Politicians, Taxes, and Debt
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The standard analysis of the efficient management of income taxes and debt assumes a benevolent government and ignores potential distortions arising from rent-seeking politicians. This paper departs from this framework by assuming that a rent-seeking politician chooses policies. If the politician chooses extractive policies, citizens throw him out of power. We analyze the efficient sustainable equilibrium. Unlike in the standard economy, temporary economic shocks generate volatile and persistent changes in taxes along the equilibrium path. This serves to optimally limit rent-seeking by the politician and to optimally generate support for the politician from the citizens. Taxes resembling those of the benevolent government are very costly since the government over-saves and resources are wasted on rents. Political distortions thus cause the complete debt market to behave as if it were incomplete. However, in contrast to an incomplete market economy, in the long run, taxes do not converge to zero, and under some conditions, they resemble taxes under a benevolent government.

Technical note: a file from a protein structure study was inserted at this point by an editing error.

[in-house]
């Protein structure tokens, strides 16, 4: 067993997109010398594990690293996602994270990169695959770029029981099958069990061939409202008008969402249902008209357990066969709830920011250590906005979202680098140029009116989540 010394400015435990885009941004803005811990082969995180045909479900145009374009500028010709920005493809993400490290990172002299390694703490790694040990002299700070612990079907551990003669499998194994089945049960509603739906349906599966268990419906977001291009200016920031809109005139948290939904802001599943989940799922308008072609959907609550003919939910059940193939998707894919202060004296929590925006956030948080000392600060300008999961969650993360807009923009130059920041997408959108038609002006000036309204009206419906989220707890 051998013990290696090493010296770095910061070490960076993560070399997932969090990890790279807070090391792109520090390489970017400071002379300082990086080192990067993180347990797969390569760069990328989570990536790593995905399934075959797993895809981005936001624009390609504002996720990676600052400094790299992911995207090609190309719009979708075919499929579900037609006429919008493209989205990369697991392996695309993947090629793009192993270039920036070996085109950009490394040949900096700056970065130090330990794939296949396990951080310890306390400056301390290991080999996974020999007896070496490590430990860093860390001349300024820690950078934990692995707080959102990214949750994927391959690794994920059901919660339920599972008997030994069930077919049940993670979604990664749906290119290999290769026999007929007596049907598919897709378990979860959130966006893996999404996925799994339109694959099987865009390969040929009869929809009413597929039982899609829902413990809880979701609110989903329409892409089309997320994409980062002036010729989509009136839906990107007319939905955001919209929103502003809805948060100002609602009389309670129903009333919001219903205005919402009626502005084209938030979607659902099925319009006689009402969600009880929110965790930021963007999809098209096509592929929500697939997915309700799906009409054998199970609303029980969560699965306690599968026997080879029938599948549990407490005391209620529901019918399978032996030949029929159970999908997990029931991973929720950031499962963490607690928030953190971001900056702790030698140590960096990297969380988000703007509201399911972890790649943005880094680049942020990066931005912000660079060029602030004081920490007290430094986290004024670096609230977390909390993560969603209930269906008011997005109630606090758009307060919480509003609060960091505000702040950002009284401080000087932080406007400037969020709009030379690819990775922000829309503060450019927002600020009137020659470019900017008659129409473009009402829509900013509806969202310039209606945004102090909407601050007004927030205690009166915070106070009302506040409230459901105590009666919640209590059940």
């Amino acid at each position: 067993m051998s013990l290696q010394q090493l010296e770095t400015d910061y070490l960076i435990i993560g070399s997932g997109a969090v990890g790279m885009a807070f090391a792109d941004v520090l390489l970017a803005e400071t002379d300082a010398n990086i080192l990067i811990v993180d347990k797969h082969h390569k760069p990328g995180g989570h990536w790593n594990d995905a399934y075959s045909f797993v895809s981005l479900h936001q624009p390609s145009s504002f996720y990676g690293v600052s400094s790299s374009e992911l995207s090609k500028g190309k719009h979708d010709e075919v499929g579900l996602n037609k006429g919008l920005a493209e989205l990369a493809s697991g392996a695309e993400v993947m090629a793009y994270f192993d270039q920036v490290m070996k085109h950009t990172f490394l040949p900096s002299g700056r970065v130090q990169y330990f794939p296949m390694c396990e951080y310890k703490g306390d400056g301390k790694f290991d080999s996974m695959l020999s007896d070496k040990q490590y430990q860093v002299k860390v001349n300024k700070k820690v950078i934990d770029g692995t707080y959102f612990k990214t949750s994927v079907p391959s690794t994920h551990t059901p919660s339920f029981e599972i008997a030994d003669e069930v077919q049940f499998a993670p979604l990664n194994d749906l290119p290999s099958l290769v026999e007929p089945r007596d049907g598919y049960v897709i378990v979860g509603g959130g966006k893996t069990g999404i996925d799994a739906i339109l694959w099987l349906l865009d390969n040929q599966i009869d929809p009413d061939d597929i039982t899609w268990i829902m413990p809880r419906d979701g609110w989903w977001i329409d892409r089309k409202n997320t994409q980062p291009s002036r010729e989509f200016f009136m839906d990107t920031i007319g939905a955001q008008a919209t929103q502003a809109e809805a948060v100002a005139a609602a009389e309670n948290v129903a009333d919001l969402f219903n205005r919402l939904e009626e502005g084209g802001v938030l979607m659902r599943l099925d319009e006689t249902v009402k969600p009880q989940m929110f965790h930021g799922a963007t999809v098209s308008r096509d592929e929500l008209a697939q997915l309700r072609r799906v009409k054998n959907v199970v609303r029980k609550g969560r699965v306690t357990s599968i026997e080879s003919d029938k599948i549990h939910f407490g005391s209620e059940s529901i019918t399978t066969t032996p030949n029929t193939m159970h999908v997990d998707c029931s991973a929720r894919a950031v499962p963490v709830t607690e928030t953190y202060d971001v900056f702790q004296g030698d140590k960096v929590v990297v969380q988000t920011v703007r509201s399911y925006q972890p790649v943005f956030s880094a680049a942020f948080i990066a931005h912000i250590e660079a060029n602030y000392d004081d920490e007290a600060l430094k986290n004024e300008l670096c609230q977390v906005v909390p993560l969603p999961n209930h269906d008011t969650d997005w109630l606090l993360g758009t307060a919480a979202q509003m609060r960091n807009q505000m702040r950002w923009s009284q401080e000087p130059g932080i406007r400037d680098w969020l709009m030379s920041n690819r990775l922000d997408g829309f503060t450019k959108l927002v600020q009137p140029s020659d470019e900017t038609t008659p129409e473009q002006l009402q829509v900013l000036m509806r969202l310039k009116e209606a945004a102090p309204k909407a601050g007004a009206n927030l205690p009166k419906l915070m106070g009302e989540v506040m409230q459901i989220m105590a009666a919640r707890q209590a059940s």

Source: Review of Economic Studies
Yared, Pierre. "Politicians, Taxes, and Debt." Review of Economic Studies 77 (April 2010): 806-840.